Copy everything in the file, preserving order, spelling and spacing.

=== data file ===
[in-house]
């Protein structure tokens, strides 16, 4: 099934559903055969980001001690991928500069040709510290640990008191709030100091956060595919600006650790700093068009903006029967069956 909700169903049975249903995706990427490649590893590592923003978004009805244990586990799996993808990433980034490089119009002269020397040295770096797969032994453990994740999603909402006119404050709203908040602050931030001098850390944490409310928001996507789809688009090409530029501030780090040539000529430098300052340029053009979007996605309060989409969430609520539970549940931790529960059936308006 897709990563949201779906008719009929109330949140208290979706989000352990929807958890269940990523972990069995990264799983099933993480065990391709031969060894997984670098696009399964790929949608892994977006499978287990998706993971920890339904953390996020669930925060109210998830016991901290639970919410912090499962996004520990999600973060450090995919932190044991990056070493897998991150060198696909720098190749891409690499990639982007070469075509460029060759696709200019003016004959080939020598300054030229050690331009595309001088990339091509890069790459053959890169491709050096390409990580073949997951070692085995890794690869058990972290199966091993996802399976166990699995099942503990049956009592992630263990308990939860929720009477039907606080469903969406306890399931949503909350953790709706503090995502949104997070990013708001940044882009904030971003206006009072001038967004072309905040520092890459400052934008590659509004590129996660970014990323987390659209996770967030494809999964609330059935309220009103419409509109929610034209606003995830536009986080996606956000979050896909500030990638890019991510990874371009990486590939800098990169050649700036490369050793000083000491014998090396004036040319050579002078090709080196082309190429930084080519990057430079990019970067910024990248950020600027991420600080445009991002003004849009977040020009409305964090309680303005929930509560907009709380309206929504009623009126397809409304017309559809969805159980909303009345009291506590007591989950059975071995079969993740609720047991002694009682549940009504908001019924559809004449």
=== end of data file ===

[in-house]
């Protein structure tokens, strides 16, 4: 099934559903055969980001001690991928500069040709510290640990008191709030100091956060595919600006650790700093068009903006029967069956 909700169903049975249903995706990427490649590893590592923003978004009805244990586990799996993808990433980034490089119009002269020397040295770096797969032994453990994740999603909402006119404050709203908040602050931030001098850390944490409310928001996507789809688009090409530029501030780090040539000529430098300052340029053009979007996605309060989409969430609520539970549940931790529960059936308006 897709990563949201779906008719009929109330949140208290979706989000352990929807958890269940990523972990069995990264799983099933993480065990391709031969060894997984670098696009399964790929949608892994977006499978287990998706993971920890339904953390996020669930925060109210998830016991901290639970919410912090499962996004520990999600973060450090995919932190044991990056070493897998991150060198696909720098190749891409690499990639982007070469075509460029060759696709200019003016004959080939020598300054030229050690331009595309001088990339091509890069790459053959890169491709050096390409990580073949997951070692085995890794690869058990972290199966091993996802399976166990699995099942503990049956009592992630263990308990939860929720009477039907606080469903969406306890399931949503909350953790709706503090995502949104997070990013708001940044882009904030971003206006009072001038967004072309905040520092890459400052934008590659509004590129996660970014990323987390659209996770967030494809999964609330059935309220009103419409509109929610034209606003995830536009986080996606956000979050896909500030990638890019991510990874371009990486590939800098990169050649700036490369050793000083000491014998090396004036040319050579002078090709080196082309190429930084080519990057430079990019970067910024990248950020600027991420600080445009991002003004849009977040020009409305964090309680303005929930509560907009709380309206929504009623009126397809409304017309559809969805159980909303009345009291506590007591989950059975071995079969993740609720047991002694009682549940009504908001019924559809004449």